Tim Wise on the bin Laden death

/ 8 May 2011

Once again I find myself resonating with much that Tim Wise has to say, in particular this:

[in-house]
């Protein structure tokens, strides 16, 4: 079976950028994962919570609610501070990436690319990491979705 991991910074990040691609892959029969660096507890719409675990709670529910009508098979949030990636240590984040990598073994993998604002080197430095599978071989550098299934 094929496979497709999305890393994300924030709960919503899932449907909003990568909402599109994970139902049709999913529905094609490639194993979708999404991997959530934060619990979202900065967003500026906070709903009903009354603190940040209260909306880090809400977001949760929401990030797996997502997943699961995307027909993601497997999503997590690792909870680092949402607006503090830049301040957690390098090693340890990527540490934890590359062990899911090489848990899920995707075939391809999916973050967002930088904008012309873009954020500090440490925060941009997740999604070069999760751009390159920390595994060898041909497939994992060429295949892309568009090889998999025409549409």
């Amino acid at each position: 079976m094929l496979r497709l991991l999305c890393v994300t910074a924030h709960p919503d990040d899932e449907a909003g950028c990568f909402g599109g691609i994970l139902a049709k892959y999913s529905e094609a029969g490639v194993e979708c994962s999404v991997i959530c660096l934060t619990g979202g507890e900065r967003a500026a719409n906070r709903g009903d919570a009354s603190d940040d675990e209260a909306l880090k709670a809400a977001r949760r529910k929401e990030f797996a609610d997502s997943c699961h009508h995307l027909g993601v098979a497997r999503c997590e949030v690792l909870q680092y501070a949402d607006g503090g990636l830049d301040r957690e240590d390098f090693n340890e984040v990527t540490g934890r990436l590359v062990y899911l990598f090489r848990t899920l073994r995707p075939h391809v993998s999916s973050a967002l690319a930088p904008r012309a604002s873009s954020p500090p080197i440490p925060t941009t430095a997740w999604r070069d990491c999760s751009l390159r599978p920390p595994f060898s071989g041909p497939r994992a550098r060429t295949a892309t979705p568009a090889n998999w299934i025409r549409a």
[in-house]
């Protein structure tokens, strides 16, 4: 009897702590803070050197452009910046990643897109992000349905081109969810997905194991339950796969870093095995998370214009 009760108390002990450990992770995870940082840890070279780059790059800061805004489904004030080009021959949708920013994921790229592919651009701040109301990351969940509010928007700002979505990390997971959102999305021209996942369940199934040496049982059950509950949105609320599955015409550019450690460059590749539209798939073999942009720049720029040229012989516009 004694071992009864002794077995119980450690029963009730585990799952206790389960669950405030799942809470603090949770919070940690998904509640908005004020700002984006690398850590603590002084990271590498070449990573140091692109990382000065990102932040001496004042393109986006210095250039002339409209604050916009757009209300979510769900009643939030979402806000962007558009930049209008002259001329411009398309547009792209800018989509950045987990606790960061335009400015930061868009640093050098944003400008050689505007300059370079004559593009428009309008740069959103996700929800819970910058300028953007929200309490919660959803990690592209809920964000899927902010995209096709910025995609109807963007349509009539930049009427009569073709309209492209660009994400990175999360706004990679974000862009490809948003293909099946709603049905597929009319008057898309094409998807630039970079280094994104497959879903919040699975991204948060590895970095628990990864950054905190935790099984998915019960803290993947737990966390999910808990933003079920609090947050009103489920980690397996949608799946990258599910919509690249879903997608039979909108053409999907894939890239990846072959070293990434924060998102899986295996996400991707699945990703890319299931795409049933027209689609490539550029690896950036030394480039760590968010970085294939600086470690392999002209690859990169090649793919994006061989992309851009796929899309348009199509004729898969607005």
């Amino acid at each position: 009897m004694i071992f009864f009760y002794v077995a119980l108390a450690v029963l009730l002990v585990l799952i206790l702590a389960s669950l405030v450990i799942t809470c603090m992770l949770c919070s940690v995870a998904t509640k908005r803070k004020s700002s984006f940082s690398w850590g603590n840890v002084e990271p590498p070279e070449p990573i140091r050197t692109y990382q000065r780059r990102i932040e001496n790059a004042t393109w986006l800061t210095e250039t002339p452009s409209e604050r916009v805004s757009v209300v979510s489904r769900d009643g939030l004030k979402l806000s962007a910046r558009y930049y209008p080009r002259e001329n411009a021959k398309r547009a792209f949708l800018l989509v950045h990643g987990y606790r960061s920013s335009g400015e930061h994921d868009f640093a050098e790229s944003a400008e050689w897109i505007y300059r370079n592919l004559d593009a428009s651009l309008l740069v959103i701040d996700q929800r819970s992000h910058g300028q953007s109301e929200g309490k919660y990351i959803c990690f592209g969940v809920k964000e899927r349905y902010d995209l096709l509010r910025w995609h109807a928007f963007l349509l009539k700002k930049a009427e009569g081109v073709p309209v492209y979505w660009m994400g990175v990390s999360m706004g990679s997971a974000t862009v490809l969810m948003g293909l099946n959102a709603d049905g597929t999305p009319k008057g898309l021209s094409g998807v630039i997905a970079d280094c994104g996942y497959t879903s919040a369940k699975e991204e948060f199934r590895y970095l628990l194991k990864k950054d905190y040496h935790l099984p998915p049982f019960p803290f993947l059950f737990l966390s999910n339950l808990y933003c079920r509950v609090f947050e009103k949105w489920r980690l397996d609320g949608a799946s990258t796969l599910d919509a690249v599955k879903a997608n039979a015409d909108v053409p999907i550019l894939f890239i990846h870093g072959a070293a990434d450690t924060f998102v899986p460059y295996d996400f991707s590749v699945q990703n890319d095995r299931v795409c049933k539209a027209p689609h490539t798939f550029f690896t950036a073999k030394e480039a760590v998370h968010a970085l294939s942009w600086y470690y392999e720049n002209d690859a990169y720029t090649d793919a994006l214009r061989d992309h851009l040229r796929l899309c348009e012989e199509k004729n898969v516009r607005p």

Taking a life, even when you have no choice, is no cause for joy. It is a grave and serious event; and it is utterly unnatural, such that militaries the world over have to dehumanize their enemies and work furiously to break down their soldiers’ natural human tendencies to not kill. The fact that violence may be necessary in certain cases, and even in the case of stopping bin Laden, cannot, in and of itself justify raucous celebrations of his death at the hands of the United States. So yes, we can argue that bin Laden deserved to die. But that’s the easy part. Beyond what one deserves, whether they be terrorists or just street criminals, there is the matter of what society needs. And it may be that what a healthy society needs is less bombastic rhetoric, less celebratory embrace of violence, and less jingoistic nationalism, even if that means that we have to respond to the news of bin Laden’s death with a more muted tone, perhaps being thankful in private, or even drinking a toast with friends in our own homes, but not turning the matter into public spectacle, the likes of which cheapens matters of life and death to little more than a contest whose results can be tallied on a scoreboard.